Indigenous twin brothers spend six months travelling 3,000km from Alice Springs to NSW on CAMELS so they can make their mark in the NRL – even though they’d never even played the game before
- Tyler and Tashiem Abbott travelled for almost 3000km to realise their dreams
- The Indigenous twins remarkably did this by riding CAMELS for six months
- They were aged just 12 at the time and were chasing their rugby league dreams
- They survived on damper, kangaroo, porridge and occasional bacon and egg roll
It’s something more akin to a movie than real life: Indigenous twin brothers Tyler and Tashiem Abbott wanted to make it in rugby league so badly they rode camels for almost 3000 kilometres to make their dreams come true.
The brothers, accompanied by handler Barry Watts, spent six months travelling from Alice Springs to Taree on the NSW north coast – a journey of approximately 2900km through some of the world’s wildest country.
The two boys are playing with the NSW Rugby League’s (NSWRL) elite Indigenous under-16s player program – and are already making waves despite growing up in the AFL-dominated red centre.
And the journey of goodness knows how many steps began with a single camel hoof.
Tashiem and Tyler Abbott made a journey of almost 3000km with camels from Alice Springs in the Northern Territoty, to Taree on NSW’s north coast
‘We started from Alice Spring to Taree with camels, it took us six months,’ Tashiem told NITV.
‘We done the travelling so we could get out of trouble from Alice Springs. Now we’re down here playing footy getting more opportunities … footy changed my life.’
The twins, aged just 15, have family in Taree, and now play footy for the Taree Red Rovers, as well as taking part in the Clontarf Academy, which encourages Indigenous high school students to play rugby league.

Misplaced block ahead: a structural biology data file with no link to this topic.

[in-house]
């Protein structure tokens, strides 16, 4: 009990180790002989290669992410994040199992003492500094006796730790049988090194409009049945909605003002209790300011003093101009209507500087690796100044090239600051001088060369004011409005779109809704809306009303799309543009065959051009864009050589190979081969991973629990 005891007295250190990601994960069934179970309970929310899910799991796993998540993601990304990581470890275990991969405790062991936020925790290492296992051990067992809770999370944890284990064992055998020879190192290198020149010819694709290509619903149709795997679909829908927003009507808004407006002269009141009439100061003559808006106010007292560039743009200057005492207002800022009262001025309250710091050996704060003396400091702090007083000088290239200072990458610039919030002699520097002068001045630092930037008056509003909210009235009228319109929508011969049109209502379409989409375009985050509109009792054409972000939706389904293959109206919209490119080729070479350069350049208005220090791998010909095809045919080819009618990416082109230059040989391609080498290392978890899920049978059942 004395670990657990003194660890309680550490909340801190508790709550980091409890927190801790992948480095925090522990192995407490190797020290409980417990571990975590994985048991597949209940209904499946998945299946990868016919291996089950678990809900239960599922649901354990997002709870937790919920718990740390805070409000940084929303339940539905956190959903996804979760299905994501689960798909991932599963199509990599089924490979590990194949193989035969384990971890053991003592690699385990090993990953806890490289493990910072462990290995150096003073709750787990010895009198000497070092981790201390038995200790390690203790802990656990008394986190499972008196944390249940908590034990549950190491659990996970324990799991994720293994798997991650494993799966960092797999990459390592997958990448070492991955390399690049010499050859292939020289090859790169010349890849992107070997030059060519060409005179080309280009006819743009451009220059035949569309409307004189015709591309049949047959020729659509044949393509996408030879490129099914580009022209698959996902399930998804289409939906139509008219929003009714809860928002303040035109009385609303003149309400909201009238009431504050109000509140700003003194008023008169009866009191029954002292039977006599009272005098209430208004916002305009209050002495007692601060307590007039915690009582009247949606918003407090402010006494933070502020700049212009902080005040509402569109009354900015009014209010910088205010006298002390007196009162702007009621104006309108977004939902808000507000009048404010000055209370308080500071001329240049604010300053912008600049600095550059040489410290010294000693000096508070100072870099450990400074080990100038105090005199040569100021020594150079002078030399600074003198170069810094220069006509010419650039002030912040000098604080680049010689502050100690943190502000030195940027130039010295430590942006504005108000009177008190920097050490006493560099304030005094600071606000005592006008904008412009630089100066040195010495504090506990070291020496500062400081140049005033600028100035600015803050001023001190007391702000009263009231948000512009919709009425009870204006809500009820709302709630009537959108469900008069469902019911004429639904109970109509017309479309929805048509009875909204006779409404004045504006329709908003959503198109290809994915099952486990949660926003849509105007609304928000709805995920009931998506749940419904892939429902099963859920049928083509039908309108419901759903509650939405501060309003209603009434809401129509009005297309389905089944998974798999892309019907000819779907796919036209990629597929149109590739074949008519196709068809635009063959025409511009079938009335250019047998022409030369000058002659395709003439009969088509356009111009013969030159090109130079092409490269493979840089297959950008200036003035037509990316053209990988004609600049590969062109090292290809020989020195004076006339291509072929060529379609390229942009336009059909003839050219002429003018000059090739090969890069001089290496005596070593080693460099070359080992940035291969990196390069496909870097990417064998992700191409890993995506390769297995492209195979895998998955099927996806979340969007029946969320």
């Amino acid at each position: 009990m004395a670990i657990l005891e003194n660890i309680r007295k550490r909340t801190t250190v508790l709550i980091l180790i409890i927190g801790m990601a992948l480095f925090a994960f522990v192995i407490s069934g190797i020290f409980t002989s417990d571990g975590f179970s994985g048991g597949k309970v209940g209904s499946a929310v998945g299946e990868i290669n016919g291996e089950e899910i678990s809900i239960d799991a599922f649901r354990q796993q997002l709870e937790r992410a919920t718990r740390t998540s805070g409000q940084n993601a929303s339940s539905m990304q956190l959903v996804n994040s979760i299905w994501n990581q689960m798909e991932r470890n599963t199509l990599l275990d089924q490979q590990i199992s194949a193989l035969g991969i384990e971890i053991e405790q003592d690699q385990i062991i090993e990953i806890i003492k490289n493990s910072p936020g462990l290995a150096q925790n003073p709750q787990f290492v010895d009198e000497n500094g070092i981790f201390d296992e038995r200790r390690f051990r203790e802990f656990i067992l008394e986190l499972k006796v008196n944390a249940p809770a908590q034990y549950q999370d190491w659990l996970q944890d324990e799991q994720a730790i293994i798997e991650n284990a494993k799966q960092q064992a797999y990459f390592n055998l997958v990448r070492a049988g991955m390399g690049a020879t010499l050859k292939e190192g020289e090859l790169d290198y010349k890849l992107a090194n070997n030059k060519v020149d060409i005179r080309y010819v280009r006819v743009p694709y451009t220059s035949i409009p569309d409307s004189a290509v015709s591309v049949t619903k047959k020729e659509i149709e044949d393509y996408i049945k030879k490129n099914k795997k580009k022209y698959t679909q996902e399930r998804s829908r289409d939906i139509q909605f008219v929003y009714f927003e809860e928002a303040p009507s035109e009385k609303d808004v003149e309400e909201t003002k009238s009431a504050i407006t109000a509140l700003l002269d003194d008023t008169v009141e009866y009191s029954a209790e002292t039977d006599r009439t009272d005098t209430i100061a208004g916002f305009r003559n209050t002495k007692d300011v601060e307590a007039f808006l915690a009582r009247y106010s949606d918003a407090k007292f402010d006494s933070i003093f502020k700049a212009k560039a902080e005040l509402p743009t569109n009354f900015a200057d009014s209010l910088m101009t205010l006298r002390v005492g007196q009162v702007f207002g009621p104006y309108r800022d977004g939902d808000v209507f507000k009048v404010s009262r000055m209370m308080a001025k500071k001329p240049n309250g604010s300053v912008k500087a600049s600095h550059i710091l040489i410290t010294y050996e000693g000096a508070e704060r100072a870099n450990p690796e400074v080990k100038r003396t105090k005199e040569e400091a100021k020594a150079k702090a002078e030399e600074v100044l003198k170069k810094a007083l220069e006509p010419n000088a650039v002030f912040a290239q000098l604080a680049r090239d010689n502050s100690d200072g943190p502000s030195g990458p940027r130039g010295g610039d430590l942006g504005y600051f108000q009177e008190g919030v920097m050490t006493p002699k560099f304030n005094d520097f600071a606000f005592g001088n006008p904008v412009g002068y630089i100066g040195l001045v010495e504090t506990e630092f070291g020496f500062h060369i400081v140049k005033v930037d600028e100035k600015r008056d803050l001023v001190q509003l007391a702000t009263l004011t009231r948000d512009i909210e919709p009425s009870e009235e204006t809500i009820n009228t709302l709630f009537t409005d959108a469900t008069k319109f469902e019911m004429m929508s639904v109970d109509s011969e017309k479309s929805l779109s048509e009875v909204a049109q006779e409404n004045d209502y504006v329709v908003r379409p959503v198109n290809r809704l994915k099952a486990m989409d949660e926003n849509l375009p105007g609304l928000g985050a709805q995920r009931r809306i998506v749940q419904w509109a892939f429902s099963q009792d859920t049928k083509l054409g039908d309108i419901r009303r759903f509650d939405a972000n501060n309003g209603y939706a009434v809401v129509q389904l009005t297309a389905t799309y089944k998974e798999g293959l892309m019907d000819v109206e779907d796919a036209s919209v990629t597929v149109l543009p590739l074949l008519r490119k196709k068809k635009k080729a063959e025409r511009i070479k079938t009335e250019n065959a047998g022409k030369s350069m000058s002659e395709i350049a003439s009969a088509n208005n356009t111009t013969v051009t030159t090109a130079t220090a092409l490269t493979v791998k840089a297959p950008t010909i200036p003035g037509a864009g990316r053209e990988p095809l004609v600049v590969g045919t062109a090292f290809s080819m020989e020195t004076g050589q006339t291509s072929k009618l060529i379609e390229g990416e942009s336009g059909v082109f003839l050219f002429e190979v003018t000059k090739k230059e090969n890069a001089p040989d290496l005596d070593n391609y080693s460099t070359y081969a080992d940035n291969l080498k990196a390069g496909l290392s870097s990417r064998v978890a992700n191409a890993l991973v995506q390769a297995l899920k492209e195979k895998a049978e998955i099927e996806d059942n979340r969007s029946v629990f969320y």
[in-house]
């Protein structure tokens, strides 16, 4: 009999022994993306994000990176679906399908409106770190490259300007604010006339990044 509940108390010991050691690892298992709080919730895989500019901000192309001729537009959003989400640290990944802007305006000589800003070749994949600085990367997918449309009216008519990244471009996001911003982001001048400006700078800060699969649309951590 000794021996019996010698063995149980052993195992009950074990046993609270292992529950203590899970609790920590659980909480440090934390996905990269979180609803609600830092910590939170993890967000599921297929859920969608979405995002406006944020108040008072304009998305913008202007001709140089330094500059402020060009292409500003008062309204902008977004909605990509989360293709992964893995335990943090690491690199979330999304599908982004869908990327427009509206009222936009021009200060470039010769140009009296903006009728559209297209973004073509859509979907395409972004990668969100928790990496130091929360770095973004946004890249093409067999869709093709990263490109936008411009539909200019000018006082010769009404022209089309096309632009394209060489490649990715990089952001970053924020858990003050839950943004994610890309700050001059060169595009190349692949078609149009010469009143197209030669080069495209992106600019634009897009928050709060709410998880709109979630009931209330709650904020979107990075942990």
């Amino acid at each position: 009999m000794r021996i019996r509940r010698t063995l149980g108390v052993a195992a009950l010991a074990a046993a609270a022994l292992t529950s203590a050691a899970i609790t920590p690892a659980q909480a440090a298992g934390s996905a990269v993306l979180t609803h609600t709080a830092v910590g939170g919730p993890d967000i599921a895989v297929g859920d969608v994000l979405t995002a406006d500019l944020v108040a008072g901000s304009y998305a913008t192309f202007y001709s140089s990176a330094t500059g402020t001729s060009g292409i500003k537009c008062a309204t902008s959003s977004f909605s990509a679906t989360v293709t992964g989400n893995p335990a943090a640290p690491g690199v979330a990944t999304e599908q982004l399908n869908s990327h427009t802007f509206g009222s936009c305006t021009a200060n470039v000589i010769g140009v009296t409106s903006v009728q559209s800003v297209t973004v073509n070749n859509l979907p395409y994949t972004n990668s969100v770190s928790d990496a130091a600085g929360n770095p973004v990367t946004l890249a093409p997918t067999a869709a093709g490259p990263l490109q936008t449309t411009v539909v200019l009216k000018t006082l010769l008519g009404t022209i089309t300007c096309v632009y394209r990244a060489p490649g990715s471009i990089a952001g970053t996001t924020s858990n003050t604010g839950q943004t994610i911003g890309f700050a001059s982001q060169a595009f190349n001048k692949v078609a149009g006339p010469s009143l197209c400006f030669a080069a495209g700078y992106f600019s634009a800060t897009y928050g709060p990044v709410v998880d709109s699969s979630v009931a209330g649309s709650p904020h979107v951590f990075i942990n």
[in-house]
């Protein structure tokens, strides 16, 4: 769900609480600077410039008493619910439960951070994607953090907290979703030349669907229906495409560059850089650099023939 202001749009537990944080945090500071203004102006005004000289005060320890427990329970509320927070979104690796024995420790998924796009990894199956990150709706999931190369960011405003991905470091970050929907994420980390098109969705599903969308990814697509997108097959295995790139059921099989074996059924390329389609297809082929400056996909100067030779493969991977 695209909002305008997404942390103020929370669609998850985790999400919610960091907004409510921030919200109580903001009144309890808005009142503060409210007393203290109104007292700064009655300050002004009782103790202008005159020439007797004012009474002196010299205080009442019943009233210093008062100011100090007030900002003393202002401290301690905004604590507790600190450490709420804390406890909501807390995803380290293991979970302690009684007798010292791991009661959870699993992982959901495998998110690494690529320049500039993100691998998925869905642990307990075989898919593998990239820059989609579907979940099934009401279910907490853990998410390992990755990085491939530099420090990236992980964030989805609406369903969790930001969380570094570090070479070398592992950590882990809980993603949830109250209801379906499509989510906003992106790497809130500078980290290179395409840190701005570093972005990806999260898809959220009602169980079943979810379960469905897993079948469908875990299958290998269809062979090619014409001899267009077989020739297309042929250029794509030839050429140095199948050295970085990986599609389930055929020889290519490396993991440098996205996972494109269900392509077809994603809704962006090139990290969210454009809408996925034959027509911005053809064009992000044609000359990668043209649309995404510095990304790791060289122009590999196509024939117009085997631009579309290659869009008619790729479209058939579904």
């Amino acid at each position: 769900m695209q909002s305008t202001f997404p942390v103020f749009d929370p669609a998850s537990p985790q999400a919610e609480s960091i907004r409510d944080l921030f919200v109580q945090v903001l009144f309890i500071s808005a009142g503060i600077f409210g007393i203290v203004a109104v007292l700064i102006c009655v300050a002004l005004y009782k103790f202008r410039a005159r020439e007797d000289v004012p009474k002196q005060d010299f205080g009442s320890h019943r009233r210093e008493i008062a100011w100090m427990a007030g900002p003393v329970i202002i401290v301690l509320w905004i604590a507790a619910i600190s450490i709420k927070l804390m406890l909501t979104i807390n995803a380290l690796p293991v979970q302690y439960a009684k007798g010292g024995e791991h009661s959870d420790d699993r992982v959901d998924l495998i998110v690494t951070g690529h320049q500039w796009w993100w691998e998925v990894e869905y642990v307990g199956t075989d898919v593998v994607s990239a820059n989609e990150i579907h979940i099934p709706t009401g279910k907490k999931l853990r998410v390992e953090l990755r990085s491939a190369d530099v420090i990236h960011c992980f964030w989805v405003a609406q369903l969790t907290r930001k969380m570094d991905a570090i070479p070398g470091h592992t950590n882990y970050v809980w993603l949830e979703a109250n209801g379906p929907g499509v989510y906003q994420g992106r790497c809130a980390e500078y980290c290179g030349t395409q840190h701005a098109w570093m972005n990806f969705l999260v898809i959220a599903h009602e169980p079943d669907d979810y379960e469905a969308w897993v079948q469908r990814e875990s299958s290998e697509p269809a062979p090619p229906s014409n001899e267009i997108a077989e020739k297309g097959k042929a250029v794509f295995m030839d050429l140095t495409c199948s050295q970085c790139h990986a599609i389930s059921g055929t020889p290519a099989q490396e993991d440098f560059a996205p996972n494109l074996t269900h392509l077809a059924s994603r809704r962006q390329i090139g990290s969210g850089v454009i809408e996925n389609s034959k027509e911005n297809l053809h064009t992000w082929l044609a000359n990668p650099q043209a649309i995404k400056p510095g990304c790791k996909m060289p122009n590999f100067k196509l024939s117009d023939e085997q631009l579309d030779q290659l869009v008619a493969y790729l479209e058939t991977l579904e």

They recently spent three days at the NSWRL Centre of Excellence in Sydney Olympic Park with the top Indigenous players across the state, catching the eye of Blues legend and current coach Brad Fittler.
It’s safe to say their journey to Homebush was a little more difficult than any of the other players.
Over the six months the boys ate damper, porridge and the occasional bacon and egg roll when they were lucky enough to get one. They shot kangaroos for meat and fortunately had no encounters with Australia’s notorious wildlife, like brown snakes and dingoes.
Tyler and Tashiem Abbott recently spent three days as part of NSWRL’s elite academy for Indigenous players after their astonishing journey as 12 year olds from Alice Springs
‘We started with 10 camels but when we got to Taree we only had four. Some ran away and some passed away and we sold two along the way,’ Tyler told the NSWRL.
‘We had a good map and we never felt lost or scared … when we started we were only 12.
‘We do feel a sense of pride but there was a purpose – we wanted to get to our family in Taree and to play rugby .eague.’
Indigenous people are renowned for their camel-handling skills and ability to travel long distances with them, after the animals were first introduced to Australia from the Canary Islands in 1840.
Feral camels abound through the centre of Australia, and many Indigenous peoples are very adept at handling them and using them for transportation over vast areas
Of course playing a game that is foreign to most people in Alice Springs presented a challenge in itself.
‘We didn’t know how to play NRL, we used to play AFL … so I just followed the ball and tackled,’ said Tashiem of his approach, which fits with his role as a back-line utility player.
‘I chose NRL because you can just run the ball, and it makes your heart pump.’
The twins were coached by current NSW mentor and Blues legend Brad Fittler as part of their program
Both brothers are already powerfully-built and look ready-made for rugby league at just 15, with Tyler playing at lock.
With a glint in his eye, Tashiem even suggested they knew exactly what club they’d like to play for, should their dreams come true.
‘We’d like to go to the NRL – South Sydney maybe, although we might start with the Wests Tigers,’ he laughed.
‘They got the wooden spoon (in 2022) so they might need some help.’